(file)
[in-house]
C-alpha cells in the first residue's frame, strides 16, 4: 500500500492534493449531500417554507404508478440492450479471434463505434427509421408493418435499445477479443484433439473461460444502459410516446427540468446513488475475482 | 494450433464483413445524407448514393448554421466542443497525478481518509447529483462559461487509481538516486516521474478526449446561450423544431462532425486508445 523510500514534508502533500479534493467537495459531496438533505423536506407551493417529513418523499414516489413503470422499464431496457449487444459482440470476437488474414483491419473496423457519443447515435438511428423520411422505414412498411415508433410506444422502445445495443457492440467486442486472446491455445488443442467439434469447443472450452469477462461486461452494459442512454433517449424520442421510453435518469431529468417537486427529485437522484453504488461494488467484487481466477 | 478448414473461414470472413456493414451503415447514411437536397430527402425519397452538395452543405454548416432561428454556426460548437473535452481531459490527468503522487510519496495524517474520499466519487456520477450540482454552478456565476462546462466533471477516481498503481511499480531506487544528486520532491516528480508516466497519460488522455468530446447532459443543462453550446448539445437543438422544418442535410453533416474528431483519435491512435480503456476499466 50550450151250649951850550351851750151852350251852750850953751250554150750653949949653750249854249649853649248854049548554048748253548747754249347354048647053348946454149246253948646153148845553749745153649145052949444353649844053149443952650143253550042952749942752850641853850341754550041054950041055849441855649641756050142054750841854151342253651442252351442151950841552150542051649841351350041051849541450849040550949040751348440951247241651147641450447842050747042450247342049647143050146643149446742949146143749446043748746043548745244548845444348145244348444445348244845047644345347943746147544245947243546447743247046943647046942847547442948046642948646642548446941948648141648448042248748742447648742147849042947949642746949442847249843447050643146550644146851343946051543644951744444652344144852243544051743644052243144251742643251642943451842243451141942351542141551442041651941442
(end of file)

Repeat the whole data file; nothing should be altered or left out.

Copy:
[in-house]
C-alpha cells in the first residue's frame, strides 16, 4: 500500500492534493449531500417554507404508478440492450479471434463505434427509421408493418435499445477479443484433439473461460444502459410516446427540468446513488475475482 | 494450433464483413445524407448514393448554421466542443497525478481518509447529483462559461487509481538516486516521474478526449446561450423544431462532425486508445 523510500514534508502533500479534493467537495459531496438533505423536506407551493417529513418523499414516489413503470422499464431496457449487444459482440470476437488474414483491419473496423457519443447515435438511428423520411422505414412498411415508433410506444422502445445495443457492440467486442486472446491455445488443442467439434469447443472450452469477462461486461452494459442512454433517449424520442421510453435518469431529468417537486427529485437522484453504488461494488467484487481466477 | 478448414473461414470472413456493414451503415447514411437536397430527402425519397452538395452543405454548416432561428454556426460548437473535452481531459490527468503522487510519496495524517474520499466519487456520477450540482454552478456565476462546462466533471477516481498503481511499480531506487544528486520532491516528480508516466497519460488522455468530446447532459443543462453550446448539445437543438422544418442535410453533416474528431483519435491512435480503456476499466 50550450151250649951850550351851750151852350251852750850953751250554150750653949949653750249854249649853649248854049548554048748253548747754249347354048647053348946454149246253948646153148845553749745153649145052949444353649844053149443952650143253550042952749942752850641853850341754550041054950041055849441855649641756050142054750841854151342253651442252351442151950841552150542051649841351350041051849541450849040550949040751348440951247241651147641450447842050747042450247342049647143050146643149446742949146143749446043748746043548745244548845444348145244348444445348244845047644345347943746147544245947243546447743247046943647046942847547442948046642948646642548446941948648141648448042248748742447648742147849042947949642746949442847249843447050643146550644146851343946051543644951744444652344144852243544051743644052243144251742643251642943451842243451141942351542141551442041651941442